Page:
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December 26, 2011
Football team needs fresh start
Two years of controversy and chaos in the Carolina football program ended in a train wreck at the Independence Bowl in Shreveport, La., on Monday.
Missouri's offense moved at will, as UNC's collection of future National Football League players on defense made a joke of that distinction. The defense did not read plays, nor tackle well. On offense, Dwight Jones acted as if someone had chopped off his hands at times.
Time and again, he turned his head to run before he secured the ball.
Perhaps it is fitting the game went this way. The Tar Heels held it together admirably for the better part of two years, far longer than many of us would have thought possible.
But with a new head coach hired, the current assistants looking for jobs and too many players thinking ahead to the NFL draft, this bowl game became the perfect storm of all that can go wrong.
Ugly. There is no other way to describe the ending to a season in which the kids and fired Coach Butch Davis' former staff did a superb job of holding it together when the team and program could have unraveled from the beginning.
There is no way most Carolina fans are not going to be happy to see offensive coordinator John Shoop leave.
A prime example why Shoop drives Tar Heel fans nuts is when quarterback Bryn Renner hit Jones for a first down at the 2-yard line with around 1 minute and 10 seconds left in the first half against Missouri.
Anyone who has ever watched a football game knows the only sensible play from there is to put in senior running back Ryan Houston and let him carry the ball four times if necessary. It probably would only have taken one or two tries from the 6-foot-2, 240-pound Houston to score a touchdown.
Instead, Shoop had to show everyone how brilliant he is and UNC misfired on three pass attempts and settled for a field goal with UNC trailing 31-7. So the Tar Heels went to the locker room down 31-10 when it should have been 31-14.
This bowl game proved to be the perfect example why a program needed an overhaul in leadership. The coaching staff did not prepare this team to play its final game of the season.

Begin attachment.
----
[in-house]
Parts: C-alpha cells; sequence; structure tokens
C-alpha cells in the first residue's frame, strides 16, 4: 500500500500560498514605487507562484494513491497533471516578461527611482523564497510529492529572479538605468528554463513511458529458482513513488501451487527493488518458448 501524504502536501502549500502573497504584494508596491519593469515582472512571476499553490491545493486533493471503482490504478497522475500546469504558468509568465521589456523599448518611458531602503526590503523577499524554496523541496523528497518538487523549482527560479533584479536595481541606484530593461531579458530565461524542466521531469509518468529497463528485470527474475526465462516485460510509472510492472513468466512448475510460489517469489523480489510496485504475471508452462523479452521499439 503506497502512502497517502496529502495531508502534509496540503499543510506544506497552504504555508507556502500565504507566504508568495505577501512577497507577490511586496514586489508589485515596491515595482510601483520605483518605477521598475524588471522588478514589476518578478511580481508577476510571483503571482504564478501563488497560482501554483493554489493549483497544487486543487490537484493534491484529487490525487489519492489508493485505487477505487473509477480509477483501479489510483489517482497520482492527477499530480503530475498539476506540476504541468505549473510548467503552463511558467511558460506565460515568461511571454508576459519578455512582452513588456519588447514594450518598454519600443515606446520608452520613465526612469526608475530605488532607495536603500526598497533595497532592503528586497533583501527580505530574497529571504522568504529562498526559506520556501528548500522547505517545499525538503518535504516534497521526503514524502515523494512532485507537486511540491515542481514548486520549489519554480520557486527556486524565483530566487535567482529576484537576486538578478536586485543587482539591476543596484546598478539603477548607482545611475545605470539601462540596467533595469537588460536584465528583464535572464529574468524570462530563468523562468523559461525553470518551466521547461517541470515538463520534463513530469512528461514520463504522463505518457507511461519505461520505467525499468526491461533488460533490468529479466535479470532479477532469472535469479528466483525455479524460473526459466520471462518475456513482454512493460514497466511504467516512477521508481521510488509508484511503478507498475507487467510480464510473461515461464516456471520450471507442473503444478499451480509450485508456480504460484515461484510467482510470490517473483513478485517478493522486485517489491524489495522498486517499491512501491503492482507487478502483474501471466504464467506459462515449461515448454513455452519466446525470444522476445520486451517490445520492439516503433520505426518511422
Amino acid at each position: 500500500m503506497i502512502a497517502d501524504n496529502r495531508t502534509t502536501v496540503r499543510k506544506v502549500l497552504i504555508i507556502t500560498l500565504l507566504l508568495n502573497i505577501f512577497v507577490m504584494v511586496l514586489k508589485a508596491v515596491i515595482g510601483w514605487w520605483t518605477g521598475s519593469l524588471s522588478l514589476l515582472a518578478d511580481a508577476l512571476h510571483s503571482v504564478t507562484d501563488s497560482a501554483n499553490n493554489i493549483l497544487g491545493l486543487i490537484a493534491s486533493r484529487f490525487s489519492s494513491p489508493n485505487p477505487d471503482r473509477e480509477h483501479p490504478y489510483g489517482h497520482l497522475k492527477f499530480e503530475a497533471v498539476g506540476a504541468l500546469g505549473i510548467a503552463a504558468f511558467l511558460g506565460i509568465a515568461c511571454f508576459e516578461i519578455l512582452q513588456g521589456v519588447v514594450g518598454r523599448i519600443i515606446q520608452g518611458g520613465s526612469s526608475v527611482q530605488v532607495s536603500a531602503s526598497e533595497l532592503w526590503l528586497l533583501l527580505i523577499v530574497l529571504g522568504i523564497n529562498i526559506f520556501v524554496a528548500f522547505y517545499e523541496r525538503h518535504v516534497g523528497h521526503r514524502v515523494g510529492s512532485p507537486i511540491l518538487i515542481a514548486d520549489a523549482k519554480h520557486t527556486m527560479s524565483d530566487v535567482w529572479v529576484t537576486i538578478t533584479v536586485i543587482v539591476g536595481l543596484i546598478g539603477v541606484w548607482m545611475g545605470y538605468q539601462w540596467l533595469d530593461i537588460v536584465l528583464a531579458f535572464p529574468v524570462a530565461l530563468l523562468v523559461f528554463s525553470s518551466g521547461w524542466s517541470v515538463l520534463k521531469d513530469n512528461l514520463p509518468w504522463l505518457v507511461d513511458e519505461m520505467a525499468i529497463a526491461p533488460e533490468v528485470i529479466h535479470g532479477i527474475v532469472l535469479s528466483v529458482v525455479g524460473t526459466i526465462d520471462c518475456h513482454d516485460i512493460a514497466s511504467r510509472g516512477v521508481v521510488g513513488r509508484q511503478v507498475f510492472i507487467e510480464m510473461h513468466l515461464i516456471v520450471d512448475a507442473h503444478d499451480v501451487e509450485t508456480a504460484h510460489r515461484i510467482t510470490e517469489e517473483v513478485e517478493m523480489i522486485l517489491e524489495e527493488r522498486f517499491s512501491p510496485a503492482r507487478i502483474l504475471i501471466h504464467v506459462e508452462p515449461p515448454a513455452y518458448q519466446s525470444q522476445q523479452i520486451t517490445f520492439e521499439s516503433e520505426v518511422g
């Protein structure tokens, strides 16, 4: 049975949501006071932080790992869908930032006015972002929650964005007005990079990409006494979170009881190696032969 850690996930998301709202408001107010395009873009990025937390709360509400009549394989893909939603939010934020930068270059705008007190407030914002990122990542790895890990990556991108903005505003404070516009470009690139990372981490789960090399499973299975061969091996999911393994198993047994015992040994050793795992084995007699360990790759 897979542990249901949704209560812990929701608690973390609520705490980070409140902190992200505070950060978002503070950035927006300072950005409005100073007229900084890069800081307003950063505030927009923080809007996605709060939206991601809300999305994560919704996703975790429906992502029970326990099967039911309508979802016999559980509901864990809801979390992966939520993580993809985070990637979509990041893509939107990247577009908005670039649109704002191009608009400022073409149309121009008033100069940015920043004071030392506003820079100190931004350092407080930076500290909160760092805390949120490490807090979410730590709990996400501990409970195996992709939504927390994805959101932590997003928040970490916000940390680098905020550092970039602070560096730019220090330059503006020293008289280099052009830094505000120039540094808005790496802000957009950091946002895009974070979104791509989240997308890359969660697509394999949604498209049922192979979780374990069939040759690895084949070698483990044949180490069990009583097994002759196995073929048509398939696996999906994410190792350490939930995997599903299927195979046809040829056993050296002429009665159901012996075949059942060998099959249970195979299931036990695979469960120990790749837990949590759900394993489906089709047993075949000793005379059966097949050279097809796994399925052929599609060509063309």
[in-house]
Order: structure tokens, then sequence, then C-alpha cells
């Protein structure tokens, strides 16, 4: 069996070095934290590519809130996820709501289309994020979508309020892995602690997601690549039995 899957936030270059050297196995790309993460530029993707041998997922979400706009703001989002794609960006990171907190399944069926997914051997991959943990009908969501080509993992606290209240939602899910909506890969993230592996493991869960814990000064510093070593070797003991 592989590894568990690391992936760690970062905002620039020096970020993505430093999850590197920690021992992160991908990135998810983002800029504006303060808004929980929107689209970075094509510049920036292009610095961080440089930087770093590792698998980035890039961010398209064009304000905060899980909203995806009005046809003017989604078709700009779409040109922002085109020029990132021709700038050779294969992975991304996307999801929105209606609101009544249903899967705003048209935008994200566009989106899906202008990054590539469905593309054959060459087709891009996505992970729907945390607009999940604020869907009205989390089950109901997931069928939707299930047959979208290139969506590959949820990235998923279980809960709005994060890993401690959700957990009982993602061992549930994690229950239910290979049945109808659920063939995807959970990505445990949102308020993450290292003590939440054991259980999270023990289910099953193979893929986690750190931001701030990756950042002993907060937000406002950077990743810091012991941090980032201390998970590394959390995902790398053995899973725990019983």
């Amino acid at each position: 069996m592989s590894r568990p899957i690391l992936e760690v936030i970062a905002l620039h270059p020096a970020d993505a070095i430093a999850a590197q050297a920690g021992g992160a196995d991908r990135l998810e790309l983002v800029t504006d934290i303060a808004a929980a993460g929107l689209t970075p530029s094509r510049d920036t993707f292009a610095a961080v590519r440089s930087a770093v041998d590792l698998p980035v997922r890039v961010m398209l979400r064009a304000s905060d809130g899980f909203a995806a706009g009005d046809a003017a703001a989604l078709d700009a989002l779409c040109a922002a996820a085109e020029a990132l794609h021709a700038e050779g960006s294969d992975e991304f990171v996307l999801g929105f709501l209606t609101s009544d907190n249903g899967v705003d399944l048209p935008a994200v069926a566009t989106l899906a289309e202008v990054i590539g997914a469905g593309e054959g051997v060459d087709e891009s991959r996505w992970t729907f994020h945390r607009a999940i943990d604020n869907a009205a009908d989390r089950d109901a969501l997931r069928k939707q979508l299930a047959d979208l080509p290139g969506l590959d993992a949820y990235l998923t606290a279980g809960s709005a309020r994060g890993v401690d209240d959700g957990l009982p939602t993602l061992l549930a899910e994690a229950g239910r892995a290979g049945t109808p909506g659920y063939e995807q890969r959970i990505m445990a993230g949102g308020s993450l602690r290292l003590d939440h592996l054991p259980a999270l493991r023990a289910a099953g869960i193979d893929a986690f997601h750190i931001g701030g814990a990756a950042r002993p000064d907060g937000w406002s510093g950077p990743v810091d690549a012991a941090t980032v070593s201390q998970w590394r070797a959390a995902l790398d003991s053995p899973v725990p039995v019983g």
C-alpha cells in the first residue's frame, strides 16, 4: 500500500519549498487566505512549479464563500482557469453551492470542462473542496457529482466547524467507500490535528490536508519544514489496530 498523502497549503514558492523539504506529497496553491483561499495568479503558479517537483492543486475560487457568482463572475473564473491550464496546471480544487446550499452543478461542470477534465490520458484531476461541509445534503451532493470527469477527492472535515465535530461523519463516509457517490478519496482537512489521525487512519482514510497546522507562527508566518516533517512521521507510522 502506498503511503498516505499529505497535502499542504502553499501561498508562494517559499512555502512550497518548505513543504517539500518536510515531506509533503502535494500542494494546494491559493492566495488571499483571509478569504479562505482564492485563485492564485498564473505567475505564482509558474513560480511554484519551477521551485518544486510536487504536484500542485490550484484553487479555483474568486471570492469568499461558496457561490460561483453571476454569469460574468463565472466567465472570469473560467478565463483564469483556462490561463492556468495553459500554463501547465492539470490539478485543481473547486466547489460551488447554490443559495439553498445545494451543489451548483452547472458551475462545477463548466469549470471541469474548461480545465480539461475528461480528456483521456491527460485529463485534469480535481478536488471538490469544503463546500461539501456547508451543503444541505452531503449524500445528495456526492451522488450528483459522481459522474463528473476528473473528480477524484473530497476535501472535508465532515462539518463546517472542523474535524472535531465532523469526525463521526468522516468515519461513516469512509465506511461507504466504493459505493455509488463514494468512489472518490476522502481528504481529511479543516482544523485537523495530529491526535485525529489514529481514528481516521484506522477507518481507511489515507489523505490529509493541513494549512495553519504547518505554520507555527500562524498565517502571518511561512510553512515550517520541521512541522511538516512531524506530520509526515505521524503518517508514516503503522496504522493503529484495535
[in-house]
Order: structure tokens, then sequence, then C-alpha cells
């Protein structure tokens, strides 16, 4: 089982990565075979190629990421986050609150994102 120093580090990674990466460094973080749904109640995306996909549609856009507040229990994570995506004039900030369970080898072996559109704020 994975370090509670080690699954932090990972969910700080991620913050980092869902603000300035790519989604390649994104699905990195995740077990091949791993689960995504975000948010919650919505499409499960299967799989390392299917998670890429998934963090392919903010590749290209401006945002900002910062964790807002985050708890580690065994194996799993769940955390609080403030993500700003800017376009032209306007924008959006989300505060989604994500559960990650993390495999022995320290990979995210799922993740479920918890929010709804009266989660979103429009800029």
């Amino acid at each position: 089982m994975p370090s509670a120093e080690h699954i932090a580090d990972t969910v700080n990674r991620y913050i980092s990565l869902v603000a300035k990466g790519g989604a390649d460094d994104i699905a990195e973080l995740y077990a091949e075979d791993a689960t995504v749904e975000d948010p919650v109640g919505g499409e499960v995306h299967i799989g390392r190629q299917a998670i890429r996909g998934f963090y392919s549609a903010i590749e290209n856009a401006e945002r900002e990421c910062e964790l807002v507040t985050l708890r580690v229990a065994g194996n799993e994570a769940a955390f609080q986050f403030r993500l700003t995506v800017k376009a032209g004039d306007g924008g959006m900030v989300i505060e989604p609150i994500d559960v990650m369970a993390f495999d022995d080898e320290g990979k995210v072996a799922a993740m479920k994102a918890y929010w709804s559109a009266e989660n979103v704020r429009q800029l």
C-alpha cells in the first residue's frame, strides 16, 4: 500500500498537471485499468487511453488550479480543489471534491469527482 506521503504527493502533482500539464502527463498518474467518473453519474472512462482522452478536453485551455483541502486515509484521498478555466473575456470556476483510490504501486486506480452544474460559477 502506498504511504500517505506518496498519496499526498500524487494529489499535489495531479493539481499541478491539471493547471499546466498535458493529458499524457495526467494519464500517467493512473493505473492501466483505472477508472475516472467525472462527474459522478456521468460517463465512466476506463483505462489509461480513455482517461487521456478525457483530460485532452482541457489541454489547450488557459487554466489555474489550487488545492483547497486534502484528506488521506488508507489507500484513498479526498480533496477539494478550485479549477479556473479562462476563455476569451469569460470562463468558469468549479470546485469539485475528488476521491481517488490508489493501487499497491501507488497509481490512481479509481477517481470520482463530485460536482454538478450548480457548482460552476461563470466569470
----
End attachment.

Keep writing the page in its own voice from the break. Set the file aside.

Who knows, given the overall situation maybe few could have done a better job. There is no way we will ever know.
I just know this: The majority of players on this team have undergone far more misery than they deserved. A few players betrayed their teammates, as did an egomaniacal assistant coach in John Blake.
But a new regime is on its way. Coach Larry Fedora is now the coach, and he has already assembled most of his coaching staff.
That group will hit the road as soon as the recruiting dead period ends. Fedora has the kind of engaging personality that makes him a born recruiter. He is oozing with confidence, and he is coming off a 12-win season in which his Southern Mississippi team defeated previously unbeaten Houston in the Conference USA championship game.
Southern Miss then won its bowl game.
The Tar Heels need him; the program needs him; the school needs him; the fans need him.
There is far and away enough talent for Fedora to make an immediate impact by winning, too. He is inheriting more talent than any new coach at UNC since Dick Crum succeeded Bill Dooley.
His first big recruiting job will be to convince Kevin Reddick and some other good players with eligibility remaining to stay another year. Then his next biggest job will be to win this team's minds and hearts as much as possible before spring practice and beyond.
Then and only then can the Tar Heels avoid another horrible excuse of a performance that they gave in Shreveport, La., on Monday.
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